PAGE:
India PM swamped by ‘Go Back Modi’ protest in Tamil Nadu

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Tamils gather in a big rally over water rights in Chennai on April 10.
They called for IPL games in the city be cancelled. The state of Tamil Nadu has seen mounting protests over a disputed accord with neighbouring Karnataka state on how to share water from the Cauvery river. Photo: AFP/ Arun Sankar

India’s Prime Minister Narendra Modi arrived in Chennai, Tamil Nadu, on Thursday amid major protests over the failure of his government to set up the Cauvery Management Board to mediate a water dispute with neighboring state Karnataka.

A large number of protesters including those from opposition parties and Tamil groups were armed with black flags carrying the message ‘Go Back Modi’. It soon became a worldwide trend on social media, making the visit a big political embarrassment for Modi.

Modi was in the city, formerly known as Madras, to inaugurate the prestigious DefExpo, an annual military exhibition attended about 680 Indian and foreign firms. He began his speech with a history faux pas, by referring to Kanchipuram as the ‘land of the Cholas’ when it actually belonged to the Pallava dynasty.

About 10,000 police were deployed to prevent any untoward incident. Some protesters even wore black shirts and climbed up on huge advertising hoardings to shout slogans before the police ordered them down.

Due to the mass protest, the prime minister had to fly to the venue. According to Chennai residents, the East Coast Road was shut off to block the protesters from going to Mahabalipuram, where the defense exhibition was held. To get to a further event at Adyar Cancer Institute, where Modi inaugurated four facilities, a wall had to be demolished so the PM’s helicopter could land near the Cancer Institute to allow Modi to be driven to the venue.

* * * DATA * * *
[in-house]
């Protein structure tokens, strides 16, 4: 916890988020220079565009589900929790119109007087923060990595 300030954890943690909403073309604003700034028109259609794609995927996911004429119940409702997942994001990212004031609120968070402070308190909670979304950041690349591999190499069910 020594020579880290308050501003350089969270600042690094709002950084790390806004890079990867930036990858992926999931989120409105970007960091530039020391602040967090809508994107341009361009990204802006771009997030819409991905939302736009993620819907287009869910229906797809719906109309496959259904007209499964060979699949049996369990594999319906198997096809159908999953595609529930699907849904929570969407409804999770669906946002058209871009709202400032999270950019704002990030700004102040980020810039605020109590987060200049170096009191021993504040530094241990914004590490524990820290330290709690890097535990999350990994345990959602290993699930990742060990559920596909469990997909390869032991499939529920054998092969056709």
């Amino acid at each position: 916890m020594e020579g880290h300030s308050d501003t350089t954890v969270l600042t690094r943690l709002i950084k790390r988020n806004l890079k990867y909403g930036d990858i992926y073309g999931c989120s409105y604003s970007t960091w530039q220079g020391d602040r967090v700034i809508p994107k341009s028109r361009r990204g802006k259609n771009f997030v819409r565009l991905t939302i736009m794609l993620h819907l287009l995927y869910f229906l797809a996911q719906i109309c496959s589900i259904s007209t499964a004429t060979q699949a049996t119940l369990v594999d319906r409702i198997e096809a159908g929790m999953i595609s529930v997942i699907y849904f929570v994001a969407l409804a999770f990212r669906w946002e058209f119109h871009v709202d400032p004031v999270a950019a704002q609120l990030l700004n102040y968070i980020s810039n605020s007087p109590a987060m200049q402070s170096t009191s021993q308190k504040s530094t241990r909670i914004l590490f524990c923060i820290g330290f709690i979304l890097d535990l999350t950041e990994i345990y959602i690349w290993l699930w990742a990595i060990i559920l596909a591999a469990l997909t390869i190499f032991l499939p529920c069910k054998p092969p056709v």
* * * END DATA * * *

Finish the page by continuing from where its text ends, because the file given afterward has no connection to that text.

Some protesters floated black balloons marked with the words ‘Go Back Modi’ to ensure the PM could see them from his chopper. Police tried to burst the balloons but some slipped away and soared into the sky.

In the morning, opposition party Dravida Munnetra Kazhagam (DMK) and some fringe groups took to the streets to protest over the national government’s failure to form a Cauvery Management Board as directed by the Supreme Court. DMK president MK Stalin had called on party workers to hoist black flags at their offices and homes.

India’s Supreme Court had asked the government to set up a neutral body to oversee the sharing of water from the Cauvery River between Tamil Nadu and Karnataka states.

But with the deadline having expired, political parties across Tamil Nadu accused Modi’s Bharatiya Janata Party (BJP) of trying to secure votes in Karnataka ahead of an election there next month.

Tamil Nadu has witnessed continuous protests over the Cauvery River issue and these have even forced some Indian Premier League matches to be shifted from Chennai.

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